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Computers, skills and wages

  • Lex Borghans
  • Bas ter Weel

Computer technology is most prominently used by skilled, high-wage workers. This suggests that computer use requires skills to take full advantage of the possibilities, which are particularly present among relatively skilled workers. This article develops a simple technology adoption model showing that the decision to adopt computer technology depends on (i) the tasks to be performed, (ii) the level of skill or education and (iii) the level of wages. Applying this model to British data, it is shown that the effect of wages and particular tasks on computer adoption is larger than the effect of skills on adoption. The estimates suggest that in Britain computer use is likely to be a matter of cost efficiency and not so much of workers' skills.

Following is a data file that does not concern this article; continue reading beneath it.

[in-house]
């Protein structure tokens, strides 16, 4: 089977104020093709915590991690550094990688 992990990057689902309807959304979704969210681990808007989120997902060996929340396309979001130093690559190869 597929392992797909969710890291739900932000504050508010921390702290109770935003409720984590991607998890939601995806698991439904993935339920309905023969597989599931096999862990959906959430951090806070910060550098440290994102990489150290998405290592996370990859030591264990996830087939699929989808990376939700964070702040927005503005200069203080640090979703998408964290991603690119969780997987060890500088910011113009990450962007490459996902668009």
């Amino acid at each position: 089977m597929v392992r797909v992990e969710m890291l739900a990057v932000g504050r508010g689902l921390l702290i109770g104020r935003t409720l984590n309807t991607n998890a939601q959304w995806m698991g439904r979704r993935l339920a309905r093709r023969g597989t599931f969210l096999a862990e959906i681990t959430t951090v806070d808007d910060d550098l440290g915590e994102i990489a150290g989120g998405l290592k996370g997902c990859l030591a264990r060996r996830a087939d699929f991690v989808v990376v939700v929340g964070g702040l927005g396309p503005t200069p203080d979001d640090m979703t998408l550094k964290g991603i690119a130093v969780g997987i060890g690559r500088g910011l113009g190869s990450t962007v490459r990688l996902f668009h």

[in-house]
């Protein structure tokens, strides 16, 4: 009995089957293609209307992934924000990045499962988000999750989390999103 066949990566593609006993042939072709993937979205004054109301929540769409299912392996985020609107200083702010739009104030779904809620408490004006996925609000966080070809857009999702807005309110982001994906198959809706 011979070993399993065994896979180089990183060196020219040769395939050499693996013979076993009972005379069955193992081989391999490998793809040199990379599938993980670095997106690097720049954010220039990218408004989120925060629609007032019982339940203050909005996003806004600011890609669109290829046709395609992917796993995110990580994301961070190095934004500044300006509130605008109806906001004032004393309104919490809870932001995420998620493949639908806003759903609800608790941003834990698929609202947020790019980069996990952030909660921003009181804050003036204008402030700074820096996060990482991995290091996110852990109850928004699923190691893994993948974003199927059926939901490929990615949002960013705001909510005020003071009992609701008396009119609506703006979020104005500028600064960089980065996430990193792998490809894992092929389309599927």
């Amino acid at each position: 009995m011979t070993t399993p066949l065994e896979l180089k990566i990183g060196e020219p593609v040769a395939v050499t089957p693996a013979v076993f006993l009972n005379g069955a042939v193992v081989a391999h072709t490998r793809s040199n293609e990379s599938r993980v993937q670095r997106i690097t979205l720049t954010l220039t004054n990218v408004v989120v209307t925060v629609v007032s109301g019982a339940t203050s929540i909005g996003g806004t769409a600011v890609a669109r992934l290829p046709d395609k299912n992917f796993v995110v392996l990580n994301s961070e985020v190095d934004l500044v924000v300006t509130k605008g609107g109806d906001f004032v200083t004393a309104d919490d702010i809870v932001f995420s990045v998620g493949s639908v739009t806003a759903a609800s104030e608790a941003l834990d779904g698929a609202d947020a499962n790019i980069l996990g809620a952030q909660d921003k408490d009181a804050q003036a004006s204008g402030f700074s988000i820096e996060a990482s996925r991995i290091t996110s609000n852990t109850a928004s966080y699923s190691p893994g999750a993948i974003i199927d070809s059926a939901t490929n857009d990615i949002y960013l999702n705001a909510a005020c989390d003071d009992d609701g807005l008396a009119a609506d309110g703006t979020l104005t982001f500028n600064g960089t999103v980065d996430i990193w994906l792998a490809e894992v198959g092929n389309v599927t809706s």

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File URL: http://www.tandfonline.com/doi/abs/10.1080/00036846.2010.493138
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Article provided by Taylor & Francis Journals in its journal Applied Economics.

Volume (Year): 43 (2011)
Issue (Month): 29 ()
Pages: 4607-4622

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Handle: RePEc:taf:applec:v:43:y:2011:i:29:p:4607-4622
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